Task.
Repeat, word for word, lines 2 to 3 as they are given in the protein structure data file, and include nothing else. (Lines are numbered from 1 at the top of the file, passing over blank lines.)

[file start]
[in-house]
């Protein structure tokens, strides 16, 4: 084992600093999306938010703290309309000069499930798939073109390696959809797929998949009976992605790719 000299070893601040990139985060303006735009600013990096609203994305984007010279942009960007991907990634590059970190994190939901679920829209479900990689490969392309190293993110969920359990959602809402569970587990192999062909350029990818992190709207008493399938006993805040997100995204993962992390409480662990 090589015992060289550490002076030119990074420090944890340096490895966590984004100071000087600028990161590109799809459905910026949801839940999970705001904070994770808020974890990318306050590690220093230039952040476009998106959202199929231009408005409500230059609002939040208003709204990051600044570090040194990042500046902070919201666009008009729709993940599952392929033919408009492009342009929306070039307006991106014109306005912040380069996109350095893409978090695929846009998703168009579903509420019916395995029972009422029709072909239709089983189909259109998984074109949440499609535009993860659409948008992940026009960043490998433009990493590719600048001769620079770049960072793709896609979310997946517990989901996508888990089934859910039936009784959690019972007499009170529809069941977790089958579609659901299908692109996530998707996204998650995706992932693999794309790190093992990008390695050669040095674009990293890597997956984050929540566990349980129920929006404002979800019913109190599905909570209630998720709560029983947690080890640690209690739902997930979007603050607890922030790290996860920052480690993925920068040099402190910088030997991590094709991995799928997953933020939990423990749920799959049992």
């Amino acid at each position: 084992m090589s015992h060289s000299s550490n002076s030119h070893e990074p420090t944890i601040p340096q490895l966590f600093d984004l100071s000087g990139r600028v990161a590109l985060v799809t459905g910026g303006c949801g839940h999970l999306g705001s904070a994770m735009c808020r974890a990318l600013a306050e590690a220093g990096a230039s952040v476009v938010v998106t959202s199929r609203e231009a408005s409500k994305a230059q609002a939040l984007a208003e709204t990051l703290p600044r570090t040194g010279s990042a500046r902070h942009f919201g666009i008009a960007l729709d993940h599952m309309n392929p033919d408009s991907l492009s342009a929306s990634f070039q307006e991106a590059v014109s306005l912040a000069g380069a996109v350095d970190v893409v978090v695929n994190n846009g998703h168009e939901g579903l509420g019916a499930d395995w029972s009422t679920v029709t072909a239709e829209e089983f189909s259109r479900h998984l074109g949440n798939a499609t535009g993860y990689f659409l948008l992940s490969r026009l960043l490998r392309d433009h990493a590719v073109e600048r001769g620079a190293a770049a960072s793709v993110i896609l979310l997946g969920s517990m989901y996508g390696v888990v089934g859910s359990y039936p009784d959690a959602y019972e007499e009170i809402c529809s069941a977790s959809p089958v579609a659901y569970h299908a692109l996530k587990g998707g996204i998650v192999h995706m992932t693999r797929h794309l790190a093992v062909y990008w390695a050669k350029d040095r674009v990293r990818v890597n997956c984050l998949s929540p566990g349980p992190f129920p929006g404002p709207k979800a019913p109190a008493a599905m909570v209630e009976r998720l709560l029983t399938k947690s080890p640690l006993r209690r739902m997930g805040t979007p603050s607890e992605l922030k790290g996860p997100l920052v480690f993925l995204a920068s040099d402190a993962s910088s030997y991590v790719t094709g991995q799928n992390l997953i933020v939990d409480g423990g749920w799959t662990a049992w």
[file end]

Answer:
């Protein structure tokens, strides 16, 4: 084992600093999306938010703290309309000069499930798939073109390696959809797929998949009976992605790719 000299070893601040990139985060303006735009600013990096609203994305984007010279942009960007991907990634590059970190994190939901679920829209479900990689490969392309190293993110969920359990959602809402569970587990192999062909350029990818992190709207008493399938006993805040997100995204993962992390409480662990 090589015992060289550490002076030119990074420090944890340096490895966590984004100071000087600028990161590109799809459905910026949801839940999970705001904070994770808020974890990318306050590690220093230039952040476009998106959202199929231009408005409500230059609002939040208003709204990051600044570090040194990042500046902070919201666009008009729709993940599952392929033919408009492009342009929306070039307006991106014109306005912040380069996109350095893409978090695929846009998703168009579903509420019916395995029972009422029709072909239709089983189909259109998984074109949440499609535009993860659409948008992940026009960043490998433009990493590719600048001769620079770049960072793709896609979310997946517990989901996508888990089934859910039936009784959690019972007499009170529809069941977790089958579609659901299908692109996530998707996204998650995706992932693999794309790190093992990008390695050669040095674009990293890597997956984050929540566990349980129920929006404002979800019913109190599905909570209630998720709560029983947690080890640690209690739902997930979007603050607890922030790290996860920052480690993925920068040099402190910088030997991590094709991995799928997953933020939990423990749920799959049992």
């Amino acid at each position: 084992m090589s015992h060289s000299s550490n002076s030119h070893e990074p420090t944890i601040p340096q490895l966590f600093d984004l100071s000087g990139r600028v990161a590109l985060v799809t459905g910026g303006c949801g839940h999970l999306g705001s904070a994770m735009c808020r974890a990318l600013a306050e590690a220093g990096a230039s952040v476009v938010v998106t959202s199929r609203e231009a408005s409500k994305a230059q609002a939040l984007a208003e709204t990051l703290p600044r570090t040194g010279s990042a500046r902070h942009f919201g666009i008009a960007l729709d993940h599952m309309n392929p033919d408009s991907l492009s342009a929306s990634f070039q307006e991106a590059v014109s306005l912040a000069g380069a996109v350095d970190v893409v978090v695929n994190n846009g998703h168009e939901g579903l509420g019916a499930d395995w029972s009422t679920v029709t072909a239709e829209e089983f189909s259109r479900h998984l074109g949440n798939a499609t535009g993860y990689f659409l948008l992940s490969r026009l960043l490998r392309d433009h990493a590719v073109e600048r001769g620079a190293a770049a960072s793709v993110i896609l979310l997946g969920s517990m989901y996508g390696v888990v089934g859910s359990y039936p009784d959690a959602y019972e007499e009170i809402c529809s069941a977790s959809p089958v579609a659901y569970h299908a692109l996530k587990g998707g996204i998650v192999h995706m992932t693999r797929h794309l790190a093992v062909y990008w390695a050669k350029d040095r674009v990293r990818v890597n997956c984050l998949s929540p566990g349980p992190f129920p929006g404002p709207k979800a019913p109190a008493a599905m909570v209630e009976r998720l709560l029983t399938k947690s080890p640690l006993r209690r739902m997930g805040t979007p603050s607890e992605l922030k790290g996860p997100l920052v480690f993925l995204a920068s040099d402190a993962s910088s030997y991590v790719t094709g991995q799928n992390l997953i933020v939990d409480g423990g749920w799959t662990a049992w």